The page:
Oh, by the way, Spielberg took the opportunity to announce that, among his many projects, is Jurassic Park 4 (Universal Home Ent. releases Jurassic Park Ultimate Trilogy on Oct. 25).

http://www.youtube.com/watch?v=uqn_rjQudps

Nuke & Mari Showcased at DreamWorks

Posted on by Bill Desowitz in Animation, Events, Movies, Tech, Trailers, VFX, Virtual Production | Leave a comment

The Foundry showed off the latest integration of Nuke compositing and Mari paint at the DreamWorks Animation Glendale campus last night (July 21). Artists I spoke with were especially impressed with the potential now for full Photoshop/Mari layering

Brandon Fayette, CG supervisor at Bad Robot Prods., demonstrated the denoise tool on noisy plates in Super 8 as well as the efficiency of the new Nuke/Mari bridge workflow; Joe Farrell, compositing supervisor from Scanline VFX in L.A., revealed the layering complexity achieved by Nuke on last year’s The Hereafter. Judging by the host venue and the fact that DreamWorks screened a trailer for Puss in Boots (Nov. 4), we look forward to learning more about how Mari played a role in its latest animated feature.

Now shipping, Mari 1.3v2 delivers a focused workflow to provide Nuke artists with dedicated 3D paint tools, making digital environment and projection work more efficient and final composited scenes more believable. This was especially attractive to artists working in Photoshop that require better layering.

Released this week, Nuke and NukeX 6.3 offers Deep Image compositing, 3D particles, Planar Tracker, updated Denoise with cutting edge algorithms, updated and redesigned spline & grid warping, and audio scratch track.

CG Apes Rise at CalTech

Posted on by Bill Desowitz in Animation, Events, Movies, Tech, Trailers, VFX | Leave a comment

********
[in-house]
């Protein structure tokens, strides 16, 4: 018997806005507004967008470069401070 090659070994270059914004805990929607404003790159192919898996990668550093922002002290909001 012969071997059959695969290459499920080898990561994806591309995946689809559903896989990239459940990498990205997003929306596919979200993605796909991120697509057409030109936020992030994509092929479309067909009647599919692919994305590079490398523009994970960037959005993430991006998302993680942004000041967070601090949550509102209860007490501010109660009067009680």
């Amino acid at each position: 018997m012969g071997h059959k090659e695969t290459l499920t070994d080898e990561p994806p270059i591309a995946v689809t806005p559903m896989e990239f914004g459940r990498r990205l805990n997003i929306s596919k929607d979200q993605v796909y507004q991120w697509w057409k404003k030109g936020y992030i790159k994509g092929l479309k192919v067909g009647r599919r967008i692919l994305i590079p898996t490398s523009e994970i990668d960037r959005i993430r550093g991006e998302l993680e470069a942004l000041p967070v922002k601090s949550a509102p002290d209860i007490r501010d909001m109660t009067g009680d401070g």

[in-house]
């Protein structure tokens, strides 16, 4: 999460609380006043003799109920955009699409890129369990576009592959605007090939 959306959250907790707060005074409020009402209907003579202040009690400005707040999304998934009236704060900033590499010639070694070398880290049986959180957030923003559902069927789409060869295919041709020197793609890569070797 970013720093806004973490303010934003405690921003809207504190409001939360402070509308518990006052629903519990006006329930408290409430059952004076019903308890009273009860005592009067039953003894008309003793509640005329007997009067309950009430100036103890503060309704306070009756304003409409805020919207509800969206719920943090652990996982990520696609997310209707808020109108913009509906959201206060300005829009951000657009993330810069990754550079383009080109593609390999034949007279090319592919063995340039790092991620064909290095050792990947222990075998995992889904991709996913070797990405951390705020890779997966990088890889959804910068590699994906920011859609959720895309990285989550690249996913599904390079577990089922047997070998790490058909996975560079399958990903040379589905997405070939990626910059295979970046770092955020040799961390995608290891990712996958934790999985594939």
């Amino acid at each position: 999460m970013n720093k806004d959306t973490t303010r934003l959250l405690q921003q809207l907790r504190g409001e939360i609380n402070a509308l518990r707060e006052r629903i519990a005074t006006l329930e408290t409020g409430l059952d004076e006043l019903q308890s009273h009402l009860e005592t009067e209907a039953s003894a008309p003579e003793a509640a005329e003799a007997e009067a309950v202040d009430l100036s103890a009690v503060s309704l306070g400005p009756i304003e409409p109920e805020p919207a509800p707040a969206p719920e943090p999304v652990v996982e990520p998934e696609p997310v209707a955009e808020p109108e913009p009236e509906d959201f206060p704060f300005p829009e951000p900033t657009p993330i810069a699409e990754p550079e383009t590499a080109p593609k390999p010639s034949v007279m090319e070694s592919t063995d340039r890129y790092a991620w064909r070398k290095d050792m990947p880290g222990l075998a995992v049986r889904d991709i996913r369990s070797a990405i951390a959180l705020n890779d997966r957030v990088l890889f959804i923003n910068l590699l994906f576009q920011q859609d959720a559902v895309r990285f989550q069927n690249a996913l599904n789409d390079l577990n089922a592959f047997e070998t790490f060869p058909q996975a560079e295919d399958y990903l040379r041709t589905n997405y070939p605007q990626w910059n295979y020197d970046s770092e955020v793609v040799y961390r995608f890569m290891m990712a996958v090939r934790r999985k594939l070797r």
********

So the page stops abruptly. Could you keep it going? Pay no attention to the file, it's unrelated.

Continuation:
Fox’s Rise of the Planet of the Apes (opening Aug. 5) was dissected at CalTech last night with a panel that included director Rupert Wyatt, Weta Digital VFX supervisor Joe Letteri, and performance capture star Andy Serkis (via Skype). The footage they showed impressively demonstrated the post-Avatar breakthrough in performance capture with head-mounted cameras (or E-motion) by the Weta wizards.

Indeed, for this first-time all-CG ape extravaganza, Weta reinvented what it achieved on Avatar by placing the performance capture actors in the live-action set or out on location. “Rather than using reflective optical markers for motion tracking, we developed an active LED system so we could use infrared lights and that allowed us to be able to work in a variety of conditions,” Letteri explained.

Coupled with a whole animation upgrade for hair, muscle, tissue, and eyes, the result is an utterly believable performance from Serkis as Caesar, the chimpanzee: tender, subtle, sympathetic, and conflicted. He’s raised by humans, but he evolves into an outsider shunned by people and ape alike, and becomes a revolutionary.

“Basically, you have to come up with another method of recording an actor’s performance, in a way that the technology has become more sophisticated,” Serkis said. “The idea is to make it more transparent so that it enables this fantastic interface between the performance capture actors and the other actors on the set and the director.”

Serkis maintained that there is no difference between performance capture and live-action acting. It’s about removing the layers and letting the performance come through in collaboration with the skilled animators.

Letteri even suggested that the industry has a cognitive gap to get over about the separation of performance and recorded image before it can fully understand and appreciate the craft.

For his part, Wyatt explained that they rejected the notion early on of using live apes and fully embraced the performance capture method for re-imagining this contemporary Apes origin story that mixes Conquest (the third sequel) with scientific research gone awry with the best intentions of curing Alzheimer’s.”They may be digitally rendered but they actually have a soul when you look into their eyes,” he offered. His hope is that the rebooted franchise would continue and eventually intersect with the original 1968 narrative.